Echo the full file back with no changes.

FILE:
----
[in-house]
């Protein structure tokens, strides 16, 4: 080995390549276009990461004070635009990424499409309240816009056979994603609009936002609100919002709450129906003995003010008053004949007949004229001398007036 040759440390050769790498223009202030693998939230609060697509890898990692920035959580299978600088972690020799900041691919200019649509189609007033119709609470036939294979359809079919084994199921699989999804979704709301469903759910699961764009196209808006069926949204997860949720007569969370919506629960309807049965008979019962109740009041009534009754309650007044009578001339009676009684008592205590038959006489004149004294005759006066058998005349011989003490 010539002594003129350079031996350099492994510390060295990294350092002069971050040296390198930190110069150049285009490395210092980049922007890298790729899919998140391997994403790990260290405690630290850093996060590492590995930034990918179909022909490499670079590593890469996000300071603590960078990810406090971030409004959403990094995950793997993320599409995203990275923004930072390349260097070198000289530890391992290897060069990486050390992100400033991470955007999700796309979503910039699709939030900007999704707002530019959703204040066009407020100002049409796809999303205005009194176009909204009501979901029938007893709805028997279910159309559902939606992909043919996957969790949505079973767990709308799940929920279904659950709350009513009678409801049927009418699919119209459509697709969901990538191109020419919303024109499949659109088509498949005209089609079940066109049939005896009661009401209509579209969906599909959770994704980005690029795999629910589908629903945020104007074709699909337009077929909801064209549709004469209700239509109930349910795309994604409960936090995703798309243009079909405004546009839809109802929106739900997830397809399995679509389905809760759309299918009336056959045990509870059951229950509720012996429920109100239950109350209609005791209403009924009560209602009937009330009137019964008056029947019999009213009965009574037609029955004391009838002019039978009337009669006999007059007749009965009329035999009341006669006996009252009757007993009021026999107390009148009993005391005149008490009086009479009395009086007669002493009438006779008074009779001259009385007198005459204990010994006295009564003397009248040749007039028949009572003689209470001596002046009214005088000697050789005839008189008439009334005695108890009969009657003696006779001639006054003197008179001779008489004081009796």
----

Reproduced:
[in-house]
């Protein structure tokens, strides 16, 4: 080995390549276009990461004070635009990424499409309240816009056979994603609009936002609100919002709450129906003995003010008053004949007949004229001398007036 040759440390050769790498223009202030693998939230609060697509890898990692920035959580299978600088972690020799900041691919200019649509189609007033119709609470036939294979359809079919084994199921699989999804979704709301469903759910699961764009196209808006069926949204997860949720007569969370919506629960309807049965008979019962109740009041009534009754309650007044009578001339009676009684008592205590038959006489004149004294005759006066058998005349011989003490 010539002594003129350079031996350099492994510390060295990294350092002069971050040296390198930190110069150049285009490395210092980049922007890298790729899919998140391997994403790990260290405690630290850093996060590492590995930034990918179909022909490499670079590593890469996000300071603590960078990810406090971030409004959403990094995950793997993320599409995203990275923004930072390349260097070198000289530890391992290897060069990486050390992100400033991470955007999700796309979503910039699709939030900007999704707002530019959703204040066009407020100002049409796809999303205005009194176009909204009501979901029938007893709805028997279910159309559902939606992909043919996957969790949505079973767990709308799940929920279904659950709350009513009678409801049927009418699919119209459509697709969901990538191109020419919303024109499949659109088509498949005209089609079940066109049939005896009661009401209509579209969906599909959770994704980005690029795999629910589908629903945020104007074709699909337009077929909801064209549709004469209700239509109930349910795309994604409960936090995703798309243009079909405004546009839809109802929106739900997830397809399995679509389905809760759309299918009336056959045990509870059951229950509720012996429920109100239950109350209609005791209403009924009560209602009937009330009137019964008056029947019999009213009965009574037609029955004391009838002019039978009337009669006999007059007749009965009329035999009341006669006996009252009757007993009021026999107390009148009993005391005149008490009086009479009395009086007669002493009438006779008074009779001259009385007198005459204990010994006295009564003397009248040749007039028949009572003689209470001596002046009214005088000697050789005839008189008439009334005695108890009969009657003696006779001639006054003197008179001779008489004081009796």